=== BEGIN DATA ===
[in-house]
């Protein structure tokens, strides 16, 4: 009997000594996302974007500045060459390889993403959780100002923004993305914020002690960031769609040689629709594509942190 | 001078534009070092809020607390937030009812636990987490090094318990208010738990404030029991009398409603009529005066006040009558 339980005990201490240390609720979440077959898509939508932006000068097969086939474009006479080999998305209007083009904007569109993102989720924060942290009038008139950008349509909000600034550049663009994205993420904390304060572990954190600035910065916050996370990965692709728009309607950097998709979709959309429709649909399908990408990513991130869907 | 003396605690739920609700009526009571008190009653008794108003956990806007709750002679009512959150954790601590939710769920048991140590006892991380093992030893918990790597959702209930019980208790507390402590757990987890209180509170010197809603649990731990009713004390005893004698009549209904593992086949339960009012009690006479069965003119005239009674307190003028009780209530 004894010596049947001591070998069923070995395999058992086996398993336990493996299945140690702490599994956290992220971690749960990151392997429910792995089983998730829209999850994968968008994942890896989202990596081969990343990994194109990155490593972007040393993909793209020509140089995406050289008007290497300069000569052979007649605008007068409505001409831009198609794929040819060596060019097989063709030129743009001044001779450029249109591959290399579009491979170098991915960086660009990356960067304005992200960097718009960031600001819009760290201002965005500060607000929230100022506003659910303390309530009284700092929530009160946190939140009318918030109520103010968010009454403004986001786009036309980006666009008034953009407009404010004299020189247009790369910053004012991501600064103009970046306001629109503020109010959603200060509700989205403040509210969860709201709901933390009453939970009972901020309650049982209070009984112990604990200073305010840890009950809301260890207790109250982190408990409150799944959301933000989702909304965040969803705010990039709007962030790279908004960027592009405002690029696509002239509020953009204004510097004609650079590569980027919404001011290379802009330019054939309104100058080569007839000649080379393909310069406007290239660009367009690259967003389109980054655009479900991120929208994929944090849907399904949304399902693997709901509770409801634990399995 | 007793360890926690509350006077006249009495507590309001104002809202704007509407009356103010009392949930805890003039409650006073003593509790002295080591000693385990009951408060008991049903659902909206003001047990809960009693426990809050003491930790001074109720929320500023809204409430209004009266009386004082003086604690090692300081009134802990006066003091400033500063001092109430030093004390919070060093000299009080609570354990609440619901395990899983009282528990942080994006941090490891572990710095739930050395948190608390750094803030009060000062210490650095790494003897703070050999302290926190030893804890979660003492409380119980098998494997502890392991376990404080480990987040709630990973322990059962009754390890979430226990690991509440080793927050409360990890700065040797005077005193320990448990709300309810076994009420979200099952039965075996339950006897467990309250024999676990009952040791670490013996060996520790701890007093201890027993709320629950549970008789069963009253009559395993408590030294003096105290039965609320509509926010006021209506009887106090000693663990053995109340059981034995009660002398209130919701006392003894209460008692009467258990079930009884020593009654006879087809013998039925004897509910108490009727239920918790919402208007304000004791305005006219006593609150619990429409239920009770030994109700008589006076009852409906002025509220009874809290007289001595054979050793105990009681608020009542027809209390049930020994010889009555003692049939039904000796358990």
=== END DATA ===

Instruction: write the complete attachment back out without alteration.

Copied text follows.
[in-house]
């Protein structure tokens, strides 16, 4: 009997000594996302974007500045060459390889993403959780100002923004993305914020002690960031769609040689629709594509942190 | 001078534009070092809020607390937030009812636990987490090094318990208010738990404030029991009398409603009529005066006040009558 339980005990201490240390609720979440077959898509939508932006000068097969086939474009006479080999998305209007083009904007569109993102989720924060942290009038008139950008349509909000600034550049663009994205993420904390304060572990954190600035910065916050996370990965692709728009309607950097998709979709959309429709649909399908990408990513991130869907 | 003396605690739920609700009526009571008190009653008794108003956990806007709750002679009512959150954790601590939710769920048991140590006892991380093992030893918990790597959702209930019980208790507390402590757990987890209180509170010197809603649990731990009713004390005893004698009549209904593992086949339960009012009690006479069965003119005239009674307190003028009780209530 004894010596049947001591070998069923070995395999058992086996398993336990493996299945140690702490599994956290992220971690749960990151392997429910792995089983998730829209999850994968968008994942890896989202990596081969990343990994194109990155490593972007040393993909793209020509140089995406050289008007290497300069000569052979007649605008007068409505001409831009198609794929040819060596060019097989063709030129743009001044001779450029249109591959290399579009491979170098991915960086660009990356960067304005992200960097718009960031600001819009760290201002965005500060607000929230100022506003659910303390309530009284700092929530009160946190939140009318918030109520103010968010009454403004986001786009036309980006666009008034953009407009404010004299020189247009790369910053004012991501600064103009970046306001629109503020109010959603200060509700989205403040509210969860709201709901933390009453939970009972901020309650049982209070009984112990604990200073305010840890009950809301260890207790109250982190408990409150799944959301933000989702909304965040969803705010990039709007962030790279908004960027592009405002690029696509002239509020953009204004510097004609650079590569980027919404001011290379802009330019054939309104100058080569007839000649080379393909310069406007290239660009367009690259967003389109980054655009479900991120929208994929944090849907399904949304399902693997709901509770409801634990399995 | 007793360890926690509350006077006249009495507590309001104002809202704007509407009356103010009392949930805890003039409650006073003593509790002295080591000693385990009951408060008991049903659902909206003001047990809960009693426990809050003491930790001074109720929320500023809204409430209004009266009386004082003086604690090692300081009134802990006066003091400033500063001092109430030093004390919070060093000299009080609570354990609440619901395990899983009282528990942080994006941090490891572990710095739930050395948190608390750094803030009060000062210490650095790494003897703070050999302290926190030893804890979660003492409380119980098998494997502890392991376990404080480990987040709630990973322990059962009754390890979430226990690991509440080793927050409360990890700065040797005077005193320990448990709300309810076994009420979200099952039965075996339950006897467990309250024999676990009952040791670490013996060996520790701890007093201890027993709320629950549970008789069963009253009559395993408590030294003096105290039965609320509509926010006021209506009887106090000693663990053995109340059981034995009660002398209130919701006392003894209460008692009467258990079930009884020593009654006879087809013998039925004897509910108490009727239920918790919402208007304000004791305005006219006593609150619990429409239920009770030994109700008589006076009852409906002025509220009874809290007289001595054979050793105990009681608020009542027809209390049930020994010889009555003692049939039904000796358990």